Several things to take into consideration:

There may be a statute of limitations issue here to consider. From your message, it appears that it has been over a year since they purchased your land and mineral rights;

You may need to be able to afford giving them their money back; and

You may need to be able to afford what might turn out to be a lenghty lawsuit, unless you can locate an Attorney willing to take on the case on a contengency basis of some sort.

If you haven't missed any statute of limitations deadline and you can find an Attorney that you think can win, even then it might be best to wait until production is established on the property before you file.

If they drill a 20,000 foot dry hole, you'd only end up with some huge legal bill over a fight that maybe wasn't worth fighting.

Hope this helps -


Arthur, if this land is in Texas, the Contract is valid. You made an offer and it was accepted. In Texas an "offer and acceptance" makes a contract valid.

But, if the property is not in Texas and you are serious about pursuing this issue, then a real estate attorney should be your source for advice.

My question: Does getting married make a person do crazy things like sell their mineral rights? If the answer is "yes," then I'm staying single.

Thank you.


I like the idea of waiting until after the well is drilled to see if they hit pay dirt.

That way -- if they gambled & had a dry hole, you can laugh all the way to your money in the bank.

But if they gambled -- paying for the land & costs of drilling -- & had a successful well, you sue to get your minerals back.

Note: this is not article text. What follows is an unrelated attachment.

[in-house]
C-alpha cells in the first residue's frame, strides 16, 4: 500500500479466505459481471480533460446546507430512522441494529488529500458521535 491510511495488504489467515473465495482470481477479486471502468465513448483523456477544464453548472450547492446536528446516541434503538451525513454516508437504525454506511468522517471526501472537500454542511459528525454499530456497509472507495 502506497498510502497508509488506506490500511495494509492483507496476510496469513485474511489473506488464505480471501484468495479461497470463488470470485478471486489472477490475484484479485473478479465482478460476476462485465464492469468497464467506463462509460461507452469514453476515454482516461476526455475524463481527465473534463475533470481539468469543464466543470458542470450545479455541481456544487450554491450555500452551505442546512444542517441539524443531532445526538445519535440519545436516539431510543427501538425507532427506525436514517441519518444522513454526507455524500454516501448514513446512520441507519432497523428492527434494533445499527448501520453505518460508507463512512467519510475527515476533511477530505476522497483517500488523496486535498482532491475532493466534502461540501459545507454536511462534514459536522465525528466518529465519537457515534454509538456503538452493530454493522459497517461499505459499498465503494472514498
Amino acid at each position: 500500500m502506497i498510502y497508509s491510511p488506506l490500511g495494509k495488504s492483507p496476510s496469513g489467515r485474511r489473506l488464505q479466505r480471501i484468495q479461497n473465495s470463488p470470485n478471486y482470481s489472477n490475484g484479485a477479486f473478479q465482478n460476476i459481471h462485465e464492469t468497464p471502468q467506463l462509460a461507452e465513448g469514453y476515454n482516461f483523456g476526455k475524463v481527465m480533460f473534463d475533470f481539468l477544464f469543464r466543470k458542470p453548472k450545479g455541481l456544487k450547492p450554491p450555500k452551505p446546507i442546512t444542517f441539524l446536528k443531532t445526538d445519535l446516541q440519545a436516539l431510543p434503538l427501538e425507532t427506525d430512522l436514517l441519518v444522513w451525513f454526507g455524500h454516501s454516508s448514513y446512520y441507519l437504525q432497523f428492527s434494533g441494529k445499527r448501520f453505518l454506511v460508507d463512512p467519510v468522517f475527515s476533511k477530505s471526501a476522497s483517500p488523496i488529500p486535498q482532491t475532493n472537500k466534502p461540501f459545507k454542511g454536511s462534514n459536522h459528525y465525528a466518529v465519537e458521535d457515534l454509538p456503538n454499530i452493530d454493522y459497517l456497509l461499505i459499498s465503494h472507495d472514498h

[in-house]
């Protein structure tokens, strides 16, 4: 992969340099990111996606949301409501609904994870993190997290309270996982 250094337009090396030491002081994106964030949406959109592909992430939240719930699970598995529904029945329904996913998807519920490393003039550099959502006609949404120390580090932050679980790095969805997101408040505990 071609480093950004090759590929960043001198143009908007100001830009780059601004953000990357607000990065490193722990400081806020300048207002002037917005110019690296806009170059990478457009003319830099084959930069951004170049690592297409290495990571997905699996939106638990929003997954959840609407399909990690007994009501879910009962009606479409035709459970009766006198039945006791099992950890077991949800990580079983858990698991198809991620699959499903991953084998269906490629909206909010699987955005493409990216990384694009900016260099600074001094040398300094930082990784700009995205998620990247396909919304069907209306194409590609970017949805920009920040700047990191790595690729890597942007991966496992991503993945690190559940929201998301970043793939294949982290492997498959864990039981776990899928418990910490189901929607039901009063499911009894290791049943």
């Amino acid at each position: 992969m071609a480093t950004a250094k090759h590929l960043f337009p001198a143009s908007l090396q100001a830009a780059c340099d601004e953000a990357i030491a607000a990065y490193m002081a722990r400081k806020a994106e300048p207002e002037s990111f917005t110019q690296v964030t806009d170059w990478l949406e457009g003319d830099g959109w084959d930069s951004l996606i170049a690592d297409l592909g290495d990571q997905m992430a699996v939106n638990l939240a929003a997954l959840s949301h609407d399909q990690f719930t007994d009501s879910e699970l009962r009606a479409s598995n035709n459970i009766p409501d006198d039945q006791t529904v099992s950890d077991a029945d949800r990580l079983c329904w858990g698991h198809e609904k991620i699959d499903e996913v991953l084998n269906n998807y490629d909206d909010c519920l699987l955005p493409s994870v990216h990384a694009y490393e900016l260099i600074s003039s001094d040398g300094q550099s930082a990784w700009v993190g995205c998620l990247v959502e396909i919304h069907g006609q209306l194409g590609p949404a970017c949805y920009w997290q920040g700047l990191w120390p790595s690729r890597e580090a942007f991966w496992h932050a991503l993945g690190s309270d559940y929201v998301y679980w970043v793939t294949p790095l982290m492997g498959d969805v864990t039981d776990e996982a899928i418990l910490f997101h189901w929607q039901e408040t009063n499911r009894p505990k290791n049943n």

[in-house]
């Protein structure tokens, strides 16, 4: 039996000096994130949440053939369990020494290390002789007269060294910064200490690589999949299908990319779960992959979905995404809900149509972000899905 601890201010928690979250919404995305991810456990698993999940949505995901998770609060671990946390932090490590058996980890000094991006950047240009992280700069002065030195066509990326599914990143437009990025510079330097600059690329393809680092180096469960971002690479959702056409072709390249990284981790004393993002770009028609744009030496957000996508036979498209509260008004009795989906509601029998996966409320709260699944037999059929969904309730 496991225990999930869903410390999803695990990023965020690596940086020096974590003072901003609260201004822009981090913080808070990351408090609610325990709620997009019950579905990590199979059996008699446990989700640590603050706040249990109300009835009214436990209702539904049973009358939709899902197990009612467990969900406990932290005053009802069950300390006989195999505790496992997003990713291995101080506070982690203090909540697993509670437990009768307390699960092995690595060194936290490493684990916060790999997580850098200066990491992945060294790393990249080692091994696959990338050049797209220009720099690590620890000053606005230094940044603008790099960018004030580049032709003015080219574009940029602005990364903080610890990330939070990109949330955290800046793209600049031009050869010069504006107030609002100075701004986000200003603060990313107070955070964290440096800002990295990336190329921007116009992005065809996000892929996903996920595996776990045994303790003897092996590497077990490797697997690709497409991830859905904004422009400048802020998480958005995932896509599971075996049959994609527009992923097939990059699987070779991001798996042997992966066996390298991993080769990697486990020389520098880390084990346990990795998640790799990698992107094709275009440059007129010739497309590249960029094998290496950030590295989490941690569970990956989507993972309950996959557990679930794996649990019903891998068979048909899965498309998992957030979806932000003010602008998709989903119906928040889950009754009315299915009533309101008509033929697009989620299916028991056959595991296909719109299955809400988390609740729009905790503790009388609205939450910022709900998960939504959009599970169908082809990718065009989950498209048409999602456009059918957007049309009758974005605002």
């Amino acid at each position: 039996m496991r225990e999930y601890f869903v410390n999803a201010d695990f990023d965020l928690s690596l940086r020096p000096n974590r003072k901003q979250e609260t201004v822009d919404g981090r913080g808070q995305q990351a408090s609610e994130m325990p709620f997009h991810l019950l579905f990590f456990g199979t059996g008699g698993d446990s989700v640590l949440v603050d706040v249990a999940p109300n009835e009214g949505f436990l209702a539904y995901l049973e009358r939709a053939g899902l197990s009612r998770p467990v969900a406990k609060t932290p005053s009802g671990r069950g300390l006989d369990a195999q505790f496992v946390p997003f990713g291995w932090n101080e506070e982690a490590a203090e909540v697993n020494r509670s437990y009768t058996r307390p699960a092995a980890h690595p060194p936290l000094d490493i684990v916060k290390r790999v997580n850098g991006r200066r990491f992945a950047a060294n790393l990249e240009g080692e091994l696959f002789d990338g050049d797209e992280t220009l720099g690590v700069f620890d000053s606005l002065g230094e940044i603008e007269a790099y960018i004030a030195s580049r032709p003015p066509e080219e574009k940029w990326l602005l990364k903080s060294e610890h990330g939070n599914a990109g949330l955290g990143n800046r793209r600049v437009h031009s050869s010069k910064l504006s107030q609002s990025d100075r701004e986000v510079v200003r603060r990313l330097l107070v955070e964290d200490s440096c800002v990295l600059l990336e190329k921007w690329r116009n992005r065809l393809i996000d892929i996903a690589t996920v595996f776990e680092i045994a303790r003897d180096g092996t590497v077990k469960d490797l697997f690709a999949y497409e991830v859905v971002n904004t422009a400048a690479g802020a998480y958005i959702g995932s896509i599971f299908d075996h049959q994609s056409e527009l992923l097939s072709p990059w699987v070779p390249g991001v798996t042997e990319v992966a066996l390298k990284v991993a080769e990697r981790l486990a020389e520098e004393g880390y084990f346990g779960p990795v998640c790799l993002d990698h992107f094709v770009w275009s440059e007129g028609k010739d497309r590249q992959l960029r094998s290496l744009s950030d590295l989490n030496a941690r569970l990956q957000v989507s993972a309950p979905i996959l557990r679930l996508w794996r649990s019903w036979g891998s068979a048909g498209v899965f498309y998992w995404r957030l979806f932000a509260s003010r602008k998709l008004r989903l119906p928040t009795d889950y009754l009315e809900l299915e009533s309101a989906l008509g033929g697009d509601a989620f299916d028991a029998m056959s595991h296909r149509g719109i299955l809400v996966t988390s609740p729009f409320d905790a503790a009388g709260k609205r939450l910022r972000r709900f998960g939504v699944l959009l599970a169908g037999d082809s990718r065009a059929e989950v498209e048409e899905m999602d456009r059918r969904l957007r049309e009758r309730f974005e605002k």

The real question is if you wanted the minerals, why did you not reserve them? It seems that you ended up with the position that you bargained for.

I was being facetious...

I understand you once worked for Shell.

One year I got a notice for tax purposes that they had paid me $X.

I called to say they paid me nothing.

They told me they had bought it under someone else's name. (maybe it was you)

I believe it was in Milam County on land they thought had uranium.

Anyway, can you believe this guy wants to claim deception & I didnt even consider it so

Mr. Edwards,

Do you want to sell your property? Is it listed with an agent? If the answer is no to either, you have a complete monopoly on your land.

They cannot force you to take an offer you don't want.

Step back, take a look at the situation and decide what your true goals are.

Buddy --

LIke the prior post we also have 10 acres bound by a Texas Interstate, Hwy 90 & a FM road.

The guy we bought the 10 acres from had purchased it in 2 tracts -- 9.5 acres & .5 acres

The .5 acres was purchased about 35 yrs ago with the 6 sellers reserving 1/2 the minerals.

I have reason to believe there may now be about 35-50 owners, some of whom may be unlocatable, on that 1/2 mineral interest in the .5 acres.

Even though we bought the 10 acres can the oil company just lease the 9.5 & forget about the rest?

Buddy Cotten said:

Mr. Edwards,

Do you want to sell your property? Is it listed with an agent? If the answer is no to either, you have a complete monopoly on your land.

They cannot force you to take an offer you don't want.

Step back, take a look at the situation and decide what your true goals are.

Best of luck,

Buddy Cotten

Mineral Management